Faye Ginsburg is a visual anthropologist who studies and works with cultural activists in contemporary social movements.
Ginsburg has focused much of her research on the politics of reproduction, especially in the United States. Her book, Contested Lives: The Abortion Debate in an American Community (1989, updated 1998), depicts the ethnographic study of abortion activists on both sides of the conflict in Fargo, North Dakota, in order to understand what divides women activists in the struggle and debate surrounding abortion in the U.S. Ginsburg is co-editor of Uncertain Terms: Negotiating Gender in American Culture (1990) and of Conceiving the New World Order (1994), and has produced several documentaries. Since 1990, she has written extensively on the development of media by indigenous peoples. She has established a fellowship program for indigenous media makers at New York University.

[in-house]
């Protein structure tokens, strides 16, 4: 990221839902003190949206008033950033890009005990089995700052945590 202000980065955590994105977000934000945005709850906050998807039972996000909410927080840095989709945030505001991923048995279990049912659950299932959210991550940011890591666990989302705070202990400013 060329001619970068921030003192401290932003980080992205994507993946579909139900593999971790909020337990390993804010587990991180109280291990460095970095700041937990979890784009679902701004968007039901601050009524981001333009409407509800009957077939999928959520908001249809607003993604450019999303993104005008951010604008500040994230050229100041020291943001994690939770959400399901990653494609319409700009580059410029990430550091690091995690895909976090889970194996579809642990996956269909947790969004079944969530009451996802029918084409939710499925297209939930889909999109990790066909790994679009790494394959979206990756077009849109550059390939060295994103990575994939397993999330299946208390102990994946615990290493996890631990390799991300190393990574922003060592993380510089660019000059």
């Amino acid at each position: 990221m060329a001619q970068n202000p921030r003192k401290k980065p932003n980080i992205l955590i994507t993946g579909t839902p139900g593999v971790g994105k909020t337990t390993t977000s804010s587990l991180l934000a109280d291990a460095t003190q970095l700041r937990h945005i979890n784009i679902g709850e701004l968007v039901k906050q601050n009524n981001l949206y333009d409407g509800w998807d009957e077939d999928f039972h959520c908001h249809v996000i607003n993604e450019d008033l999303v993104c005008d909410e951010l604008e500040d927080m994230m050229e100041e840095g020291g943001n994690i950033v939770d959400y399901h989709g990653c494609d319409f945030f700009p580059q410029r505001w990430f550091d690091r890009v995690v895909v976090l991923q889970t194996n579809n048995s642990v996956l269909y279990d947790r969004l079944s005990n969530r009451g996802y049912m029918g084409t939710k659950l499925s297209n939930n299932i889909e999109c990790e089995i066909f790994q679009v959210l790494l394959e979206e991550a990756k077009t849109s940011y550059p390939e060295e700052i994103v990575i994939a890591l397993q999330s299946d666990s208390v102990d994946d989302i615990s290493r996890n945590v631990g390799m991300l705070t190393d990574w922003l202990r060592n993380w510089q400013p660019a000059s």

Ginsburg is the David B. Kriser Professor of Anthropology, the founding director of the Program in Culture and Media, and the founding Goddard Director of the Center for Religion and Media at New York University. She taught previously at the New School for Social Research (1984-1987).
Ginsburg received a B.A. (1976) from Barnard College, studied ethnographic filmmaking with Jean Rouch (1979), and received a Ph.D. (1986) from the City University of New York.